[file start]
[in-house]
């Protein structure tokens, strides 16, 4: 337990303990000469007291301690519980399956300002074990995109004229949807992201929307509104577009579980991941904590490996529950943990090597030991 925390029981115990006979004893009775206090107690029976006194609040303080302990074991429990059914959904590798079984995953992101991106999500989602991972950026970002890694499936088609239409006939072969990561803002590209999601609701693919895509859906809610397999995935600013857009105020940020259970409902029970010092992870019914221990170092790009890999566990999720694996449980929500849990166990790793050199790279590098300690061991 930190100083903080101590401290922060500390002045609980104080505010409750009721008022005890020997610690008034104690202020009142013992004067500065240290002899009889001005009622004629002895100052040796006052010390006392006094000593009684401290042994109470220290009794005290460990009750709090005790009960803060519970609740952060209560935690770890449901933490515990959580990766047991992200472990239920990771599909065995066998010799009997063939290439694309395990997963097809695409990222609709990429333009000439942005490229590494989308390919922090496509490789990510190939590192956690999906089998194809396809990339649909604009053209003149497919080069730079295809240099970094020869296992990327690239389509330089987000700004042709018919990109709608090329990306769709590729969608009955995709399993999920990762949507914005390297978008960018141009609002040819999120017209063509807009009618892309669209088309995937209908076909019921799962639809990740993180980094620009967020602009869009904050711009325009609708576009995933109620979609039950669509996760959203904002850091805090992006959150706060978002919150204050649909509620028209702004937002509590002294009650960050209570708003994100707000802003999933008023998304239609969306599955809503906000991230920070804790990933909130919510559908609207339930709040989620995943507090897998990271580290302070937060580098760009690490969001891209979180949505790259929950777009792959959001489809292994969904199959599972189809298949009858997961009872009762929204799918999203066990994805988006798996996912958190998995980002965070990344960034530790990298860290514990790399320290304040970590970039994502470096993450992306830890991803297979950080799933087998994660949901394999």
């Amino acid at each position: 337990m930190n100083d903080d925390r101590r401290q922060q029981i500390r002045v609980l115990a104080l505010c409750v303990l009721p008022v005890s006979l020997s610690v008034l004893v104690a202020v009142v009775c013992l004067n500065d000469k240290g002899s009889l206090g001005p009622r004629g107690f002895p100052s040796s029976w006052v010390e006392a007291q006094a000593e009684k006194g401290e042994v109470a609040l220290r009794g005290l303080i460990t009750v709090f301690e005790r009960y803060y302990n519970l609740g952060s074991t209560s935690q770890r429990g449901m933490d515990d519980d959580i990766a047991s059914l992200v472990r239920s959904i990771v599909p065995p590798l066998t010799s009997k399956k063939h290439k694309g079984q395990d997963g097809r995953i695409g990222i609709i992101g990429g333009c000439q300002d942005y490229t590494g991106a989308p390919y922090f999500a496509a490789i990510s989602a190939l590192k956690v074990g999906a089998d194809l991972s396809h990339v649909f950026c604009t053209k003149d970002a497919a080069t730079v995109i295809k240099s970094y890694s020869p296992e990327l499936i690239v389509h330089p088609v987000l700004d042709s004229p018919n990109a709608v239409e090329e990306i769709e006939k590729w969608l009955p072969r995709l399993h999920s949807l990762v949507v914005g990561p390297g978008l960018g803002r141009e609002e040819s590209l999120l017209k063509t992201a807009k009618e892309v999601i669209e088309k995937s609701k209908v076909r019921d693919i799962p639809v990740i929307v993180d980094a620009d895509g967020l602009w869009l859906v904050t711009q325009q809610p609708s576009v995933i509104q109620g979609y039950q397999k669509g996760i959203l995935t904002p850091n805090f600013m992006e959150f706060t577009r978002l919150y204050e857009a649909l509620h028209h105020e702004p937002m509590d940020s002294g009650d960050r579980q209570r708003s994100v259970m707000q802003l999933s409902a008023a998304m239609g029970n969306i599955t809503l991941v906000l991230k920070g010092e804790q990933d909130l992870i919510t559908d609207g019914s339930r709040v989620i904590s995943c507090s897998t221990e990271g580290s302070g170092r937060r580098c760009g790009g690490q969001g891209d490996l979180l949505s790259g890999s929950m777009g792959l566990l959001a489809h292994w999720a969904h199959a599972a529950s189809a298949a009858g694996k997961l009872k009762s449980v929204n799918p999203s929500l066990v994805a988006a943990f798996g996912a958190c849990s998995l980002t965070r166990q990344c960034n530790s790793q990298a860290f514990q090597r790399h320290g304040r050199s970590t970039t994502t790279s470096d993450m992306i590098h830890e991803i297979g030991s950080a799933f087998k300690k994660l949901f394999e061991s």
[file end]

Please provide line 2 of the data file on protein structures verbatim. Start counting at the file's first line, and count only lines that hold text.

């Protein structure tokens, strides 16, 4: 337990303990000469007291301690519980399956300002074990995109004229949807992201929307509104577009579980991941904590490996529950943990090597030991 925390029981115990006979004893009775206090107690029976006194609040303080302990074991429990059914959904590798079984995953992101991106999500989602991972950026970002890694499936088609239409006939072969990561803002590209999601609701693919895509859906809610397999995935600013857009105020940020259970409902029970010092992870019914221990170092790009890999566990999720694996449980929500849990166990790793050199790279590098300690061991 930190100083903080101590401290922060500390002045609980104080505010409750009721008022005890020997610690008034104690202020009142013992004067500065240290002899009889001005009622004629002895100052040796006052010390006392006094000593009684401290042994109470220290009794005290460990009750709090005790009960803060519970609740952060209560935690770890449901933490515990959580990766047991992200472990239920990771599909065995066998010799009997063939290439694309395990997963097809695409990222609709990429333009000439942005490229590494989308390919922090496509490789990510190939590192956690999906089998194809396809990339649909604009053209003149497919080069730079295809240099970094020869296992990327690239389509330089987000700004042709018919990109709608090329990306769709590729969608009955995709399993999920990762949507914005390297978008960018141009609002040819999120017209063509807009009618892309669209088309995937209908076909019921799962639809990740993180980094620009967020602009869009904050711009325009609708576009995933109620979609039950669509996760959203904002850091805090992006959150706060978002919150204050649909509620028209702004937002509590002294009650960050209570708003994100707000802003999933008023998304239609969306599955809503906000991230920070804790990933909130919510559908609207339930709040989620995943507090897998990271580290302070937060580098760009690490969001891209979180949505790259929950777009792959959001489809292994969904199959599972189809298949009858997961009872009762929204799918999203066990994805988006798996996912958190998995980002965070990344960034530790990298860290514990790399320290304040970590970039994502470096993450992306830890991803297979950080799933087998994660949901394999």